The Loxahatchee Groves Town Council approved amendments to the master plan for the 90-acre Groves Town Center on Tuesday, Dec. 17 with modifications that had been requested by the council at an earlier meeting.
Matthew Barnes, representing the developer, explained that they had been before the council on Oct. 15 with a rendering for Groves Town Center, located at the northeast corner of Southern Blvd. and B Road. The council has already approved plans for a Wawa convenience store, Aldi grocery store and a bank in the southwest quadrant of the property.
“We received feedback on three items,” Barnes said. “The three items you asked us to look at and come back with were to remove the equestrian trail connection to [an adjacent] property. The second thing was to reconsider the location of what’s called the town commons pod… and the third thing was to show you where the surface drainage would be. I’m happy to report that we’ve done all three things.”
He said the equestrian connection had been removed. “We only did it as a suggestion for greater cross connectivity on the equestrian trails, but if that wasn’t desired, that’s fine,” Barnes said.
The town commons pod, which had originally been a large circle in the middle of the proposed development surrounded by a street, had been moved to the east in the October rendering for greater vehicular access, but council members did not like the new configuration because it was not centrally located.
“We’ve shifted it a little bit from where it was so that you can see it coming off Southern Blvd. now,” Barnes explained.
Proposed surface drainage areas were also shown in a color map revealing several areas designated for that purpose. Barnes noted that he went over the drainage plan with Town Manager Jamie Titcomb and Randy Wertepny, the town’s engineering consultant.
“Both were pleased in terms of the drainage area, so we’re on the right path,” he said. “We’re also talking with the South Florida Water Management District about that plan.”
Bradley Miller of Miller Land Planning, representing the developer, said the commercial retail uses for the convenience store, grocery store and bank had been approved before. The master plan also calls for proposed commercial office areas and an assisted living facility that he said came out of a visioning meeting several years ago.
“Those uses are in place,” he said. “There’s no change to what we’re proposing. What we’re modifying is just the configuration to get a better configuration of the commercial space, as well as the town commons parcel.”
He explained that the town commons area had been moved more to the east from a location in the western portion of the development so that it would be more visible and interactive with the commercial retail space.
A 300-foot conservation easement and buffer with an equestrian trail that wraps around the north and west side, and a 100-foot conservation easement and equestrian trail on the east and north of the commercial office space remain unaltered, except for portions of the wetland and water retention areas that were added to the master plan.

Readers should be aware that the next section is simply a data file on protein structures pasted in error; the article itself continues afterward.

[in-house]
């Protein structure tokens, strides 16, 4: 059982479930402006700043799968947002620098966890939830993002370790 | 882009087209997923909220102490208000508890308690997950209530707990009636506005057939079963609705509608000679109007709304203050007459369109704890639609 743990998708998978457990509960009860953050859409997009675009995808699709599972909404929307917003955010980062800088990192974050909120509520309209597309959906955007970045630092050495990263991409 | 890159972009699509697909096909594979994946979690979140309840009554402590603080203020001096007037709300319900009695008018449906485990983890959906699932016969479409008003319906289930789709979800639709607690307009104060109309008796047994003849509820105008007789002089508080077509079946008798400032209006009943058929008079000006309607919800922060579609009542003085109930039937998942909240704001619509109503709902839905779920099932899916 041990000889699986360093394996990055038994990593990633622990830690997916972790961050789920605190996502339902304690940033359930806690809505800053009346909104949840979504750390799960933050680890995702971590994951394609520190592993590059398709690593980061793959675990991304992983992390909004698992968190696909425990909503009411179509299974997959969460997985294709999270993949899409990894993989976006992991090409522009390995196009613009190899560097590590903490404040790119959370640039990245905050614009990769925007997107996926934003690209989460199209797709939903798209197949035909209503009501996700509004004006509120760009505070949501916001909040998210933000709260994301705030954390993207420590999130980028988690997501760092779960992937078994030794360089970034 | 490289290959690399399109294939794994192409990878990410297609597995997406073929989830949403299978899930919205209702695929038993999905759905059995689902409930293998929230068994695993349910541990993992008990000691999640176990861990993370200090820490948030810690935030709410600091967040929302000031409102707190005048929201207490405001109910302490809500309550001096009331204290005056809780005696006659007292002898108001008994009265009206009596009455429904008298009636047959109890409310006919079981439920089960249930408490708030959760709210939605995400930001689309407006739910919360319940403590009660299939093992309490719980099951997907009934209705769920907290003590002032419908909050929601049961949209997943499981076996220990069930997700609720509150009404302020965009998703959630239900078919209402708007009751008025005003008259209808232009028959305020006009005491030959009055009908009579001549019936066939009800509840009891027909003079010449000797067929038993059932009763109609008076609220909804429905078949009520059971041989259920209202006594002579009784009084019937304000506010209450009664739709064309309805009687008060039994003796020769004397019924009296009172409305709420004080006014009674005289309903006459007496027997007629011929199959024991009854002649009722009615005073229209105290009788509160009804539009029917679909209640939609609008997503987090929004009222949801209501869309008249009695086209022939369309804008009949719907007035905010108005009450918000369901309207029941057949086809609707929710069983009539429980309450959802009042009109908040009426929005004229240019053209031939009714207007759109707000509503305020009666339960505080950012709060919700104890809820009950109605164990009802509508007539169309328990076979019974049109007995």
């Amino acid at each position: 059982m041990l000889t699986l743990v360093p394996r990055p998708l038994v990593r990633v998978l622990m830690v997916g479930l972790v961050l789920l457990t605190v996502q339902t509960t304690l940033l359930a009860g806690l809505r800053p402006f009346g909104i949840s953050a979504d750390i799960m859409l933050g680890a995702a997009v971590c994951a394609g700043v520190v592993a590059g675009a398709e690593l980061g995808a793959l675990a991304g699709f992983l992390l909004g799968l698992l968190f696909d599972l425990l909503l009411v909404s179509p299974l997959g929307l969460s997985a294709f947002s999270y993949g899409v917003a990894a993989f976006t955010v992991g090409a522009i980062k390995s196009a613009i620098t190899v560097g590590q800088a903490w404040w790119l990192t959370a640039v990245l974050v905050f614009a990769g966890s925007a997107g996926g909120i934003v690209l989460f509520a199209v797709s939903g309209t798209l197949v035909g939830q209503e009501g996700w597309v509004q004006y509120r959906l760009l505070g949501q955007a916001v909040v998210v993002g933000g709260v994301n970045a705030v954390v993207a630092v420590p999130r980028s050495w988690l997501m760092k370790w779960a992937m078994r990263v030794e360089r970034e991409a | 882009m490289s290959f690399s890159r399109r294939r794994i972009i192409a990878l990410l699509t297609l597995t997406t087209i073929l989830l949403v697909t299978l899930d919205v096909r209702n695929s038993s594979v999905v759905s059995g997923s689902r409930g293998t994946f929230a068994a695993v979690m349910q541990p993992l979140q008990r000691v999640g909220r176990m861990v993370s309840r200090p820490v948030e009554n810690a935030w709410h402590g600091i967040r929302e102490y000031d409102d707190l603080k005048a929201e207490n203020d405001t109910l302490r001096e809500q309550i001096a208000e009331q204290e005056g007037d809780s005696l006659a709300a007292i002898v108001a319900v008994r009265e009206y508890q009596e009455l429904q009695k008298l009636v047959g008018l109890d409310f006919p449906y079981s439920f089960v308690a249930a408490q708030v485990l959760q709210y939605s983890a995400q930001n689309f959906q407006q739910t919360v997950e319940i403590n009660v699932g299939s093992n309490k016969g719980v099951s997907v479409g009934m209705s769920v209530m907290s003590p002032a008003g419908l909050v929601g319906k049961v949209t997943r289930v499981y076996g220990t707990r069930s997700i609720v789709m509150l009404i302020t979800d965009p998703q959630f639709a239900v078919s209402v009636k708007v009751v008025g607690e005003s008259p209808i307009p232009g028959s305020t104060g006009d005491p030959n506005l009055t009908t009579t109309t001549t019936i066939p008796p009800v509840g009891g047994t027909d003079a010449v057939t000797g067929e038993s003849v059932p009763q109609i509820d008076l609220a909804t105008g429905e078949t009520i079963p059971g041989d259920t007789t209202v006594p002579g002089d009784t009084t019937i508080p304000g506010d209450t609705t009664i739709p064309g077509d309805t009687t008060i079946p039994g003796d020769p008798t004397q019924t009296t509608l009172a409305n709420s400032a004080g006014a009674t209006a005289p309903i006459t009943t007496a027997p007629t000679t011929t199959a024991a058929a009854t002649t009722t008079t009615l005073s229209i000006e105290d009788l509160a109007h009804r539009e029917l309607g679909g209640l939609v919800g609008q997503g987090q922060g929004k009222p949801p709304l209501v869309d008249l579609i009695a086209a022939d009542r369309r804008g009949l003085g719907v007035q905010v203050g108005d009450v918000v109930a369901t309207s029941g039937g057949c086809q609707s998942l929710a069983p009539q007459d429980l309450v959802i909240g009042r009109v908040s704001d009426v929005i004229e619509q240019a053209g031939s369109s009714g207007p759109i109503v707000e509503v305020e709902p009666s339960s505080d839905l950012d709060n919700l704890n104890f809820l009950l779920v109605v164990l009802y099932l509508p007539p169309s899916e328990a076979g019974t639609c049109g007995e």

“Preliminary wetland delineations have been added to the plan, and those wetlands, once we get into the permitting phase, will be part of a stormwater management plan that connects together, which keeps the wetlands areas more viable once you combine the drainage areas,” Miller said.
Although a crossing to the north was removed at the council’s request, an equestrian bridge remains across Collecting Canal at the northeastern corner of the master plan.
Vehicular access points on Southern Blvd., B Road and C Road remain unchanged from the original master plan, he added.
“We did get a letter from the [Florida Department of Transportation] reconfirming these locations,” Miller said. “The access off of B Road and C Road remain in the same spot for Tangerine Drive.”
Miller said that the retail commercial areas for the Aldi, Wawa and bank have already been cleared. “They are trying to work their way through the permitting process,” he said.
The proposed senior living facility remains, although there was discussion for and against it at the October meeting. Discussion centered on the risk of creating a potential voting bloc for the 128-bed facility in a town where elections are often decided by a handful of votes.
“That use has been there forever,” Miller said. “We’re not proposing to change it, but we certainly heard some of the other ideas.”
The wetland areas are a combination of permanently wet and sometimes dry areas, he said, adding that trees will be planted in compliance with the town code. The commons area will be suitable for green markets, community garage sales or possibly an amphitheater in the future.
Councilwoman Lisa El-Ramey said she was still concerned that residents north of Collecting Canal would be exposed to lights and other disturbances from the development, especially with a water retention area that had been added to the 300-foot buffer to the north. Barnes said the retention area will still have the capacity for trees to be planted around the perimeter.
Councilwoman Laura Danowski asked what other institutional uses could replace the planned assisted living facility. Miller said churches, schools or daycare centers are all institutional uses, although the developer would have to go back and change the master plan and comprehensive plan in order to make such a change.
Mayor Robert Shorr said he was disappointed that the entire southwest parcel had been razed without saving some of the native trees that had been on the property.
“I hope, moving forward, you mitigate as many trees as possible in the equestrian area,” Shorr said.
Miller said their surveyor had located about 2,300 trees within the conservation easement that would be preserved, explaining that he had not been part of the Wawa, Aldi and bank land clearing process.
Councilman Dave DeMarois made a motion to approve the changes, which carried 5-0.